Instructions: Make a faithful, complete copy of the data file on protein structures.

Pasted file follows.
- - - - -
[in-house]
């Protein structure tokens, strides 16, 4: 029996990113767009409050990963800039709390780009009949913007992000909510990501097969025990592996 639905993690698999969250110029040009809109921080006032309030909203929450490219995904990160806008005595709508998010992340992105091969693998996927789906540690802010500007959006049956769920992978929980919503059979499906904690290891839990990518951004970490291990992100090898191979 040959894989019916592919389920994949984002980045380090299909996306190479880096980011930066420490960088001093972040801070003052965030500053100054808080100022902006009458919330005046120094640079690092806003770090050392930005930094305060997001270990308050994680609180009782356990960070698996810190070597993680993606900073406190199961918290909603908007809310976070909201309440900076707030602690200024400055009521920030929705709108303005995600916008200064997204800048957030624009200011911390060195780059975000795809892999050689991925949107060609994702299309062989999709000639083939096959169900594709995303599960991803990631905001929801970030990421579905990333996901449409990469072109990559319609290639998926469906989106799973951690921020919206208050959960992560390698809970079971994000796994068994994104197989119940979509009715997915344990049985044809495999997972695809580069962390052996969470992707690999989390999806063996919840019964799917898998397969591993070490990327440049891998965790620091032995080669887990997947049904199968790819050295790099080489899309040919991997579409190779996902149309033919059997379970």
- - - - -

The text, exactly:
[in-house]
């Protein structure tokens, strides 16, 4: 029996990113767009409050990963800039709390780009009949913007992000909510990501097969025990592996 639905993690698999969250110029040009809109921080006032309030909203929450490219995904990160806008005595709508998010992340992105091969693998996927789906540690802010500007959006049956769920992978929980919503059979499906904690290891839990990518951004970490291990992100090898191979 040959894989019916592919389920994949984002980045380090299909996306190479880096980011930066420490960088001093972040801070003052965030500053100054808080100022902006009458919330005046120094640079690092806003770090050392930005930094305060997001270990308050994680609180009782356990960070698996810190070597993680993606900073406190199961918290909603908007809310976070909201309440900076707030602690200024400055009521920030929705709108303005995600916008200064997204800048957030624009200011911390060195780059975000795809892999050689991925949107060609994702299309062989999709000639083939096959169900594709995303599960991803990631905001929801970030990421579905990333996901449409990469072109990559319609290639998926469906989106799973951690921020919206208050959960992560390698809970079971994000796994068994994104197989119940979509009715997915344990049985044809495999997972695809580069962390052996969470992707690999989390999806063996919840019964799917898998397969591993070490990327440049891998965790620091032995080669887990997947049904199968790819050295790099080489899309040919991997579409190779996902149309033919059997379970």